Lincoln's new autonomous car concept offers a lot to gawk at. One thing it doesn't offer: A steering wheel.
The automaker unveiled its newest creation in honor of its 100th birthday. The concept car, which is a computer generated model at the moment, is meant to pay homage to the Model L, the brand's first luxury vehicle, although the resemblance is more notional than directly inspirational. Where the original L had all the boxy hallmarks of the stately vehicles of the era, the new L100, which debuted at the Pebble Beach Concours d'Elegance in California, is best described as a drop of quicksilver with nary a hard angle to speak of.
There's plenty to glom on to from a design perspective, but the interesting thing is that we're getting a glimpse of how automakers potentially may view cars of the future. The L100 is strictly a concept, not a production vehicle, but it is a salient peek into the driverless future. It has no driving instrumentation, which is a profound departure from contemporary autonomous vehicles. It also has no steering wheel, opting instead for a crystal "chess piece" joystick in the center console.
"Concept vehicles allow us to reimagine and illustrate how new experiences can come to life with the help of advanced technologies and allow our designers more creative freedom than ever before," said Anthony Lo, chief design officer, Ford Motor Company, which owns the Lincoln brand. "With the Model L100, we were able to push the boundaries in ways that evolve our Quiet Flight brand DNA and change the way we think about Lincoln designs of tomorrow."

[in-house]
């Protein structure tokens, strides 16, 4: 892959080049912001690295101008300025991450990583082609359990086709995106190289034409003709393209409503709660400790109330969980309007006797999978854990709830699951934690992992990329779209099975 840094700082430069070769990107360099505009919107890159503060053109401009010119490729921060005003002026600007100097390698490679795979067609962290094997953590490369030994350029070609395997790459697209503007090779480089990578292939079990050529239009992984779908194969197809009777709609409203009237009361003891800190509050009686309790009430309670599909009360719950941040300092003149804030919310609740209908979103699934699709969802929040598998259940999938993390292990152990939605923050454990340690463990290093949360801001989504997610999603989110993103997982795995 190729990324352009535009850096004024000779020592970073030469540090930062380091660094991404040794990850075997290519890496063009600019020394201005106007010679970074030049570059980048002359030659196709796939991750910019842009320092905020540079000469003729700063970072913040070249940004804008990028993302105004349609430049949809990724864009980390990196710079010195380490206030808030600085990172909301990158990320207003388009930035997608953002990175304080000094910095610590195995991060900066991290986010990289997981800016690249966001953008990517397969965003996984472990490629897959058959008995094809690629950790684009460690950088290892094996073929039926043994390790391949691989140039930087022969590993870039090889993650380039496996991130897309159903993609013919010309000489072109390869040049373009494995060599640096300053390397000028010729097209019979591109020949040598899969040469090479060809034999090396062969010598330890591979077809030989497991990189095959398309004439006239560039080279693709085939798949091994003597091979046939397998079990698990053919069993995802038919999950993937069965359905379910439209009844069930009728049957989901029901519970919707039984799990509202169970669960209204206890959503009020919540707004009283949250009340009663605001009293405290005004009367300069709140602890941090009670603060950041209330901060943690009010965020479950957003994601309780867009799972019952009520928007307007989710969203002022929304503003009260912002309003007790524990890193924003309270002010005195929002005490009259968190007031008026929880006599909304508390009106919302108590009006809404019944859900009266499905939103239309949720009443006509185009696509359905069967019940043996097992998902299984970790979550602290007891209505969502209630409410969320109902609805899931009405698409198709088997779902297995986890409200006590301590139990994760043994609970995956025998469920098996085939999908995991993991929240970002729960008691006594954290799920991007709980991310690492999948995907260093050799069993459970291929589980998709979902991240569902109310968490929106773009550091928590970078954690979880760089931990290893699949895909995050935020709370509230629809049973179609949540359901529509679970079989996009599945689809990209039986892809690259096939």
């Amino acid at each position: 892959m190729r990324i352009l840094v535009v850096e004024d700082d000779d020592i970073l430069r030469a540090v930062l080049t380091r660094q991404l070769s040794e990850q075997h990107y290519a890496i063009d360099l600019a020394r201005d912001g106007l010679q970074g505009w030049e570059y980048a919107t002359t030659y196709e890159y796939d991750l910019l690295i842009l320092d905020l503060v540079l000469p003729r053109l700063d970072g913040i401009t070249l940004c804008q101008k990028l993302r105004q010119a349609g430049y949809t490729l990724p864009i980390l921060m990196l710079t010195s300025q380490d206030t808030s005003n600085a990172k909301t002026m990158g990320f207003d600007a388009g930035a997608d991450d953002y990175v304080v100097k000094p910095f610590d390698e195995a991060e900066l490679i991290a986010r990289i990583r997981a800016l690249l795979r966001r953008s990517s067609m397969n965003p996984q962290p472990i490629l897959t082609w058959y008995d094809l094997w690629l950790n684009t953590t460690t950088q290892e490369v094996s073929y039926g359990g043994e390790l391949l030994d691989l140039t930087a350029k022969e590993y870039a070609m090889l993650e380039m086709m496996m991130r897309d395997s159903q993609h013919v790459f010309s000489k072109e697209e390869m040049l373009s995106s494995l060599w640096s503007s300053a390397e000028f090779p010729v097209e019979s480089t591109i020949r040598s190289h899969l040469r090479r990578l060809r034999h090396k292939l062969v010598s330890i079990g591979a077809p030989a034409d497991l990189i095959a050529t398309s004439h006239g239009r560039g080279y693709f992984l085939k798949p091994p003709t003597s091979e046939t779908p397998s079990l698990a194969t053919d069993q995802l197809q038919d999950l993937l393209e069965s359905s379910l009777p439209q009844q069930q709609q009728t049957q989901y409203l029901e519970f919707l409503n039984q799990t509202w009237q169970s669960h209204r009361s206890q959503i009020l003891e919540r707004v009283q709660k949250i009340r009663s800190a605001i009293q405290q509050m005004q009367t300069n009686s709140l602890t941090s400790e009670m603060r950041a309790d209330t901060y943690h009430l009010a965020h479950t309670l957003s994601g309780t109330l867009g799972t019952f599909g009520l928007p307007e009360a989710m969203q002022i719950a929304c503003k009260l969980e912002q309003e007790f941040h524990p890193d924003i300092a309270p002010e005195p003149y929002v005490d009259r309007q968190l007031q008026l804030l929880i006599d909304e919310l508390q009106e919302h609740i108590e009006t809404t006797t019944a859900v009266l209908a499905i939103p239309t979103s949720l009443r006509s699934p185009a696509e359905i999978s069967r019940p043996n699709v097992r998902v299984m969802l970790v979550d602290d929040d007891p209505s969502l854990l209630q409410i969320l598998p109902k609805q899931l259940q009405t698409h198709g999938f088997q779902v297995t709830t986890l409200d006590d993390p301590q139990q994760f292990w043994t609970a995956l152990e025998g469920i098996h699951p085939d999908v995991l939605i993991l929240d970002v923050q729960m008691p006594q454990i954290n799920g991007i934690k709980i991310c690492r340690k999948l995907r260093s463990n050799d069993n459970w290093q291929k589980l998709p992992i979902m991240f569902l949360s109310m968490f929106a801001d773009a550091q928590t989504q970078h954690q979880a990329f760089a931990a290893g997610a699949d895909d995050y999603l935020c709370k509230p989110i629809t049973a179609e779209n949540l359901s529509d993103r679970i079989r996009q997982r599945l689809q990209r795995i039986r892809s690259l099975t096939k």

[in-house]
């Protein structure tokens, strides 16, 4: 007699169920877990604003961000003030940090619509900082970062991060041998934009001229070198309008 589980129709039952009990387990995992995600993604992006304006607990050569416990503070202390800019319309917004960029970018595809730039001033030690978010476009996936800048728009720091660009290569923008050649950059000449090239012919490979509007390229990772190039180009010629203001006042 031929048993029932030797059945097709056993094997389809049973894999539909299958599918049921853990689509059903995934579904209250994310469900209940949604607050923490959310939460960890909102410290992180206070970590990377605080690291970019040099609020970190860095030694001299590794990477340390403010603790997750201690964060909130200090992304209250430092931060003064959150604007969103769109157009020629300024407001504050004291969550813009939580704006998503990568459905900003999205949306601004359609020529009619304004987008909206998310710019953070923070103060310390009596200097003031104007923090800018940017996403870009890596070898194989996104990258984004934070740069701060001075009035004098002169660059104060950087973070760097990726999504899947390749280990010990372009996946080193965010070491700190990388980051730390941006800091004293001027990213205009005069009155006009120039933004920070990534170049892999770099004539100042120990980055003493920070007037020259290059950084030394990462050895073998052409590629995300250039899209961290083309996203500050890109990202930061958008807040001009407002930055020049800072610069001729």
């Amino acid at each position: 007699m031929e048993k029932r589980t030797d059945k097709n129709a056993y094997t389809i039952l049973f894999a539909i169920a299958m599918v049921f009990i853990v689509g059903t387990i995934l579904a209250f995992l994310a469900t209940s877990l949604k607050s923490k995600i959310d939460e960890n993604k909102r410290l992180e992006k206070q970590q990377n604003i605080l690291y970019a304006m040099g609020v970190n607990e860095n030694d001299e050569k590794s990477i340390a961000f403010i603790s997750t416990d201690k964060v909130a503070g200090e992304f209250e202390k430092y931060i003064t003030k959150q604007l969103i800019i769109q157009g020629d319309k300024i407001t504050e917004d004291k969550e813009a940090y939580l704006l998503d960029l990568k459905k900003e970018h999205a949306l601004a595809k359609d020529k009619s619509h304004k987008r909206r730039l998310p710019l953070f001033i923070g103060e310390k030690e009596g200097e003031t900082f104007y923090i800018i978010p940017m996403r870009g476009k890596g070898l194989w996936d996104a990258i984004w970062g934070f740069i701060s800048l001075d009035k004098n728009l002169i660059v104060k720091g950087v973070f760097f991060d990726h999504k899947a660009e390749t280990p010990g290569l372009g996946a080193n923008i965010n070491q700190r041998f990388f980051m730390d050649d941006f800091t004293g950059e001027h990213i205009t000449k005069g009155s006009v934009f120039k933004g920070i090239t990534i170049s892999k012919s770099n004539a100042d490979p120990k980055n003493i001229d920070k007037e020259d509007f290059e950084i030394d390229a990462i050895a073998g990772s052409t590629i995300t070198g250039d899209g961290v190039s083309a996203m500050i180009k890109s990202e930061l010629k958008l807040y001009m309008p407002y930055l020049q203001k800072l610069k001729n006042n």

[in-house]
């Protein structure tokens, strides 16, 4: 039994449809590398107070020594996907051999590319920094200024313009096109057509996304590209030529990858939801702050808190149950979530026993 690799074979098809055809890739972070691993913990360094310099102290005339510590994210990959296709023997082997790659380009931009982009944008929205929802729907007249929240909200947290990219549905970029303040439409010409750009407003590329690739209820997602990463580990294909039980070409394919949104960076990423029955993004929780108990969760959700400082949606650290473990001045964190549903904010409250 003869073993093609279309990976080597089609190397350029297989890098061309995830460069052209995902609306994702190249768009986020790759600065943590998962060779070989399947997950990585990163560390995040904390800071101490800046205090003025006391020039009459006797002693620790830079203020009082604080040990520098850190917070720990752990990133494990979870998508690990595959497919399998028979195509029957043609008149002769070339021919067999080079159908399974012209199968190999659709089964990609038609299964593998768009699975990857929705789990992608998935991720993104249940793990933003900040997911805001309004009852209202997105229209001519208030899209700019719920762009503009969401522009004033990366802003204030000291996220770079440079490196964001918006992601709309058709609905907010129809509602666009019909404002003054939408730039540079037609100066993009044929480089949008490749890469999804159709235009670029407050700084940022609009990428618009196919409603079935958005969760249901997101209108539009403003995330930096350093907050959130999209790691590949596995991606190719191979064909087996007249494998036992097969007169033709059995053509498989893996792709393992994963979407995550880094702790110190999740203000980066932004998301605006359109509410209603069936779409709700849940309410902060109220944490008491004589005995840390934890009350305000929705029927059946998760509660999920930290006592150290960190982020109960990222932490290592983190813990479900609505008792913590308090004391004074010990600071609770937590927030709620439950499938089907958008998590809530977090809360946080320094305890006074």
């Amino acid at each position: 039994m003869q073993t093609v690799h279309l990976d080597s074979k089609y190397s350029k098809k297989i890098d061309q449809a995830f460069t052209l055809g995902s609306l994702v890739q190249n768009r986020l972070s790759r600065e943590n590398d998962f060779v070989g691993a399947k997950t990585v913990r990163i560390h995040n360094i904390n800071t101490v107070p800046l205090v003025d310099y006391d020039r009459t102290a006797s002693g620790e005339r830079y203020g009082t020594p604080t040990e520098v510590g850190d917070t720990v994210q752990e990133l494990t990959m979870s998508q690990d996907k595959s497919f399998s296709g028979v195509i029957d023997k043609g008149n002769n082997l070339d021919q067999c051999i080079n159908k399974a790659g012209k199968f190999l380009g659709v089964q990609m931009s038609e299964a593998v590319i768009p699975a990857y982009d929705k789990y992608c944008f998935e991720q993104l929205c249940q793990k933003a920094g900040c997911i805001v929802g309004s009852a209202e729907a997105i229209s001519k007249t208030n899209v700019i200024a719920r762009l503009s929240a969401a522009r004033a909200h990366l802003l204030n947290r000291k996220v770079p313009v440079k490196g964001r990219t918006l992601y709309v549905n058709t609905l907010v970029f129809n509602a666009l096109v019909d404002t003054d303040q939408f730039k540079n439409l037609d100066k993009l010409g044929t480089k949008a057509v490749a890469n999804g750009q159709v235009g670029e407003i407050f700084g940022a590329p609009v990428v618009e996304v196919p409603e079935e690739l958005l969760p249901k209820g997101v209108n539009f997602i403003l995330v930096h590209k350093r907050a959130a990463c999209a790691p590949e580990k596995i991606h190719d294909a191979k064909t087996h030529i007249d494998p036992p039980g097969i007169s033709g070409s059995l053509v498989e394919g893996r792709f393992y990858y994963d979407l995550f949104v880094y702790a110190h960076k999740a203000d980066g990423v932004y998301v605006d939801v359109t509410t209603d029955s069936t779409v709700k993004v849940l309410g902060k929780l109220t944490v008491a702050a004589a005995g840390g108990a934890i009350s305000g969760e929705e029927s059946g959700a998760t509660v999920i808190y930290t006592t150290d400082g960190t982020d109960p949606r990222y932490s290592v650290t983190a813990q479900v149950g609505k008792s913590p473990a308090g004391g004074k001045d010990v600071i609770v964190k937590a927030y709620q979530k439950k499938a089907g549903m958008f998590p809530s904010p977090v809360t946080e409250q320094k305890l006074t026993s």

Other automakers have unveiled imaginative autonomous vehicles, including Cadillac, which introduced this year its InnerSpace concept, part of its Halo Concept Portfolio, at CES, the influential annual tech event.
"Electrification and autonomous driving will fundamentally change the role of vehicles and the experiences customers have with them," said Bryan Nesbitt, GM executive director, Global Advanced Design and Global Architecture Studio. "We're exploring where that will go with these innovative concepts, envisioning mobility as an ally of wellness, giving customers the ultimate luxury, more personal time, rather than taking it."
One interesting thing to note about these concepts is the rethinking of how driving will function in society. Automakers are very clearly considering the future of driving habits, and of rideshare in particular. Lincoln's concept is massive and luxurious, with space for multiple passengers, the car equivalent of business class.
The reveal video calls it "a space to recharge and connect ... a sanctuary."